1. The East Asian hopper
Starting in South Korea (meaning you can book a separate flight to Seoul), you can see various cities and countries on a single ticket. Here’s the itinerary:
- Seoul’s Incheon International Airport (ICN) to Bangkok’s Suvarnabhumi Airport (BKK).
- Bangkok to Manila’s Ninoy Aquino International Airport (MNL).
- Manila to Seoul.
The first route (ICN-BKK) within a single MileagePlus-defined region (Southeast Asia) that’s different than the region in which your itinerary begins and ends (North Asia) is free in the same class (business class) as the preceding leg.
So, United charges you zero miles for the BKK-MNL segment.
2. The three-continent explorer
Start in the U.S. to see the U.K., Nepal, India, the Maldives, Sri Lanka and Singapore for an incredible price. Here’s the route:
- Chicago’s O’Hare International Airport (ORD) to Tribhuvan International Airport (KTM) in Kathmandu, Nepal, via Istanbul Airport (IST).
- Delhi Indira Gandhi International Airport (DEL) to Velana International Airport (MLE) in Male, Maldives, via Kempegowda International Airport Bengaluru (BLR).
- Bandaranaike International Airport (CMB) in Colombo, Sri Lanka, to Chicago via Singapore Changi Airport (SIN) and Los Angeles International Airport (LAX).
By using 12-hour layovers (where you can leave the airport) in London, Mumbai and Singapore, this itinerary allows you to see six countries.
You’re responsible for travel from Kathmandu to Delhi and Male to Colombo, each of which is a very easy segment to book yourself. You can see seven fantastic destinations, each sure to broaden your horizons, for a very reasonable total of 89,300 miles and just over $150 in taxes and fees:
The first route (DEL-MLE) within a single MileagePlus-defined region (South Asia) that’s different than the region in which your itinerary begins and ends (U.S.) is free in the same class (economy class) as the preceding leg.
So, United charges you zero miles for the DEL-BOM-MLE segment.
3. The Ecuadorian and Galapagos turtler
Seeing the Galapagos turtles is something nearly topping my to-do list, but I want to see much of the surrounding region as well. With this itinerary, you can cover Ecuador’s two major cities and the Galapagos Islands for a minimal outlay of miles. Here’s the itinerary:
- Houston’s George Bush Intercontinental Airport (IAH) to Mariscal Sucre Quito International Airport (UIO).
- Guayaquil’s José Joaquín de Olmedo International Airport (GYE) to Seymour Baltra Galapagos Airport (GPS).
- Baltra to Houston via Quito.
This is among the simpler itineraries on the Excursionist Perk but still represents a great value. Start in Houston (or anywhere in the U.S.), visit both Quito and Guayaquil for as long as you want, then visit the turtles (and other wildlife) in the Galapagos before flying back to the U.S. All you’re responsible for is getting from Quito to Guayaquil, an easy proposition.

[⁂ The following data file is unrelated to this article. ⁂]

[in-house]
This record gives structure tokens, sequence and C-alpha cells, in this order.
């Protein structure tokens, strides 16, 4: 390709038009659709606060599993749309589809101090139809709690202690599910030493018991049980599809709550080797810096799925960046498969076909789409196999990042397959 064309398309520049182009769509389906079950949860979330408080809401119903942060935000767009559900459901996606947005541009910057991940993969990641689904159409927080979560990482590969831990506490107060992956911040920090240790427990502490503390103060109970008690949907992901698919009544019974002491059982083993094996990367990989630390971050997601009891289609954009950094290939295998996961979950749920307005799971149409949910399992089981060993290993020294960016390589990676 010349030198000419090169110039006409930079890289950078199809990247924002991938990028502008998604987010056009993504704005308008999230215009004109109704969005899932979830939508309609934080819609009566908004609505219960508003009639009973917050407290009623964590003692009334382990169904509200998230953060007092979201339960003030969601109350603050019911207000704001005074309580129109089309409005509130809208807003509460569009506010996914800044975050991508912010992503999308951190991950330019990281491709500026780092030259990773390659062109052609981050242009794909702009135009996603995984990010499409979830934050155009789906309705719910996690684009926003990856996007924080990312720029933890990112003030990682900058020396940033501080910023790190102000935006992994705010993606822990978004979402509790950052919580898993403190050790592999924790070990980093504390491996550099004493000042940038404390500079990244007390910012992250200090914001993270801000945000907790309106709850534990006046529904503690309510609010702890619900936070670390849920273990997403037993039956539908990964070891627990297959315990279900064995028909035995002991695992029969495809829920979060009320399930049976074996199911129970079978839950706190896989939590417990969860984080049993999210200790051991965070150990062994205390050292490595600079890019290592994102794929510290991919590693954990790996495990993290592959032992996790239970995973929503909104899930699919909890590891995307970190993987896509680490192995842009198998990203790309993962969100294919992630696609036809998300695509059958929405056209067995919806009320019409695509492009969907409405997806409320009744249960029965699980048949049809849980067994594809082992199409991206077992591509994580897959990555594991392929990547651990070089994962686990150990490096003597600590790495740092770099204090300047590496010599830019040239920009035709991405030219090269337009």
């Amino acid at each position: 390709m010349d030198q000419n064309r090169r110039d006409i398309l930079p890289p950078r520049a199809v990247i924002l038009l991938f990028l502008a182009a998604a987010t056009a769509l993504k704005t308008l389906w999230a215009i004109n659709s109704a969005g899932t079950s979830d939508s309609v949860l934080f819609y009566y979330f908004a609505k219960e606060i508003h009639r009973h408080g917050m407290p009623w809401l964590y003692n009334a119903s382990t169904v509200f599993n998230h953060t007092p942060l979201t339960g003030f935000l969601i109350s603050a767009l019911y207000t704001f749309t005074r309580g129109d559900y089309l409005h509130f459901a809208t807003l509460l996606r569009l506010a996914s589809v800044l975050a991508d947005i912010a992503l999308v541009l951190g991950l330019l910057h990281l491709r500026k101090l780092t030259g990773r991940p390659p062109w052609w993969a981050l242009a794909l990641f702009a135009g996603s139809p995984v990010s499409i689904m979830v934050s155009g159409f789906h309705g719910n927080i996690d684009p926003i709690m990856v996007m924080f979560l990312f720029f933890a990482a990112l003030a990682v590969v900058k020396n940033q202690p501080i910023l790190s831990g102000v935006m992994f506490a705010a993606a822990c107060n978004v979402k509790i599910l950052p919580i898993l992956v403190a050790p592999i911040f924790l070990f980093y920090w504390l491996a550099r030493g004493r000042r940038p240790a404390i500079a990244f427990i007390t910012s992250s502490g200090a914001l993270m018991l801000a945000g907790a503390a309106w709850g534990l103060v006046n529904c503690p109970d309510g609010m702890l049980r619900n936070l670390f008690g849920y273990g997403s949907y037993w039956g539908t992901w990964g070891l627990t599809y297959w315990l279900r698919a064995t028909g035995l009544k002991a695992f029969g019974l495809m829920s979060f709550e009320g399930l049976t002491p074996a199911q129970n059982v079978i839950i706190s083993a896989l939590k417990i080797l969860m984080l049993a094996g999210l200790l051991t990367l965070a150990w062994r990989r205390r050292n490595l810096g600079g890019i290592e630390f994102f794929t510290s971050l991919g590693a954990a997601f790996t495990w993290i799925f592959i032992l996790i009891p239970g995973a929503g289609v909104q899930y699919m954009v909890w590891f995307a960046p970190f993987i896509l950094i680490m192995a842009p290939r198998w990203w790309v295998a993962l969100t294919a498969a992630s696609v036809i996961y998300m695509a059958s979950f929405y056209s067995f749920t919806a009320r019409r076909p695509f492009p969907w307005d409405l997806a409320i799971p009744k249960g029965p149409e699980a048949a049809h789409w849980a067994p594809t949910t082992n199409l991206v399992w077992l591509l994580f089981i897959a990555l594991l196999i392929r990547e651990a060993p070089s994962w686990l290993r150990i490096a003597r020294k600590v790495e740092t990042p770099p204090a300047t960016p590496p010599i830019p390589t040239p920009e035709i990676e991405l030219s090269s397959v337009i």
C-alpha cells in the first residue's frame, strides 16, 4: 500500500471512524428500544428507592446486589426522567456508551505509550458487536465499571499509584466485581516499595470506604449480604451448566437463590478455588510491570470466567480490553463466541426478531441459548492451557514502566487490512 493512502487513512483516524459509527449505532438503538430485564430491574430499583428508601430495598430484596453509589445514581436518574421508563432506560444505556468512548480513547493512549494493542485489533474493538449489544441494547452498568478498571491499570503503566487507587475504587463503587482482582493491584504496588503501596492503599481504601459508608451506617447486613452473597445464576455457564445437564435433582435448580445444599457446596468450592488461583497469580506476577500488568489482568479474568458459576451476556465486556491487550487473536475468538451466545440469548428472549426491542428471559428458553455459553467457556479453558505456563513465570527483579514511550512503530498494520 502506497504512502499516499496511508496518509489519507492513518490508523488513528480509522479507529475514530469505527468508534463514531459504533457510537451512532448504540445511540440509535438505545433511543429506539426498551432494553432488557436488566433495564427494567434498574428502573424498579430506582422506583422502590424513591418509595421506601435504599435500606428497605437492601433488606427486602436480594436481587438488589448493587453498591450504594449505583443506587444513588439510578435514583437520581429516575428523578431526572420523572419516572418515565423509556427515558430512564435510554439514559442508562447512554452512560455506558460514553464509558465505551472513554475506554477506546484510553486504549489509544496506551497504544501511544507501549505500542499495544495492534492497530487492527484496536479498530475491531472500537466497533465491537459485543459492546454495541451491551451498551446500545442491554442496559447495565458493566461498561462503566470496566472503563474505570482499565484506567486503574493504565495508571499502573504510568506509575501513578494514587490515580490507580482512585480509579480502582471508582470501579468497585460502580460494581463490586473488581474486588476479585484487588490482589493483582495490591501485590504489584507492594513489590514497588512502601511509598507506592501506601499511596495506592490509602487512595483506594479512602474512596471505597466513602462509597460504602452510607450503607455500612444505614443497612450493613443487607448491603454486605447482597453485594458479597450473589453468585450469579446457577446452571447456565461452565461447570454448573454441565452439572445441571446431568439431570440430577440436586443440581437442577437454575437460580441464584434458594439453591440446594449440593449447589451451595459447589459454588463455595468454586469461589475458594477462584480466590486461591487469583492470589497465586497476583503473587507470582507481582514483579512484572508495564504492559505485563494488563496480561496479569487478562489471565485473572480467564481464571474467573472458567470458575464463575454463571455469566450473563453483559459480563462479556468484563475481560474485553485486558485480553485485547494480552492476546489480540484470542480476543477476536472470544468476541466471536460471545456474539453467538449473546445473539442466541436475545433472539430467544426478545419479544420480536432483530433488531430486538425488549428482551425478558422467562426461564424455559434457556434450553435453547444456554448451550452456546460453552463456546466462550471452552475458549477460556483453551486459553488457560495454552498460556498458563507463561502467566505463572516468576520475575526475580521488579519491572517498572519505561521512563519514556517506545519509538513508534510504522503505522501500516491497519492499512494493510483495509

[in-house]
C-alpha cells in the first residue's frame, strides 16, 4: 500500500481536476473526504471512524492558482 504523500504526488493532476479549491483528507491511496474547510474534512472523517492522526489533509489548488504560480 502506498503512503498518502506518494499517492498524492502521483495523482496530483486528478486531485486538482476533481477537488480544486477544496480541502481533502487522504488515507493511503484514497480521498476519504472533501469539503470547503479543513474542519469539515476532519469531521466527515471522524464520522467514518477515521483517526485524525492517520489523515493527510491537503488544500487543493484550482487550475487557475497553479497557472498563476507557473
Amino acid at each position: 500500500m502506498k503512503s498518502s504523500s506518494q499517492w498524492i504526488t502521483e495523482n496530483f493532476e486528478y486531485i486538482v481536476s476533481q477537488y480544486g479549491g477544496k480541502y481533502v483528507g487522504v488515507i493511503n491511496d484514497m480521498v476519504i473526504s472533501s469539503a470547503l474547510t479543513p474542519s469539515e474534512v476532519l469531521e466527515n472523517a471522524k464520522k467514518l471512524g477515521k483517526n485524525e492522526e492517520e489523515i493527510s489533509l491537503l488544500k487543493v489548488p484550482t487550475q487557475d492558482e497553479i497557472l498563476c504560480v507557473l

The itinerary is from the U.S. to Northern South America, which starts at 20,000 miles each way in economy. IAH-UIO and GPS-IAH each start at 20,000 miles, for a total of 40,000 miles.
The first route (GYE-GPS) within a single MileagePlus-defined region (Northern South America) that’s different than the region in which your itinerary begins and ends (U.S.) is free in the same class (economy class) as the preceding leg.
So, United charges you zero miles for the GYE-GPS segment.
4. Dynamic pricing equals dynamic value
The general consensus is that dynamic pricing is a terrible development for award travelers looking to get outsize value for their miles. However, there are times when it can work to your advantage, and one way is with the Excursionist Perk. Consider this scenario: You’re based in Boston and have a trip planned to Thailand and Indonesia in November. You need a one-way flight from Bangkok to Jakarta, which would normally set you back at least 19,500 miles in economy.
However, rather than jumping to book that, consider the following:
- San Francisco International Airport (SFO) to Los Angeles International Airport (LAX).
- Bangkok Suvarnabhumi Airport (BKK) to Jakarta’s Soekarno-Hatta International Airport (CGK).
- Los Angeles to San Francisco.
SFO-LAX is sometimes available from 5,500 miles each way. So you could nest your one-way CGK-BKK flight in between two weekend trips to Los Angeles. All you’d need to do is make your own way home from Los Angeles the first weekend and then down to LA the second weekend (potentially using an alternate form of transportation). This entire itinerary prices at just 11,000 miles and $28.40:
You’re thus getting a round-trip flight from San Francisco to LA and your desired CGK-BKK flight for fewer miles than if you booked the CGK-BKK flight alone.
Just be aware that you must actually fly the first leg of the flight; if you don’t, the rest of your itinerary will be canceled.
The first route (BKK-CGK) within a single MileagePlus-defined region (Southeast Asia) that’s different than the region in which your itinerary begins and ends (U.S.) is free in the same class (economy class) as the preceding leg.
So, United charges you zero miles for the BKK-CGK segment.
5. The independent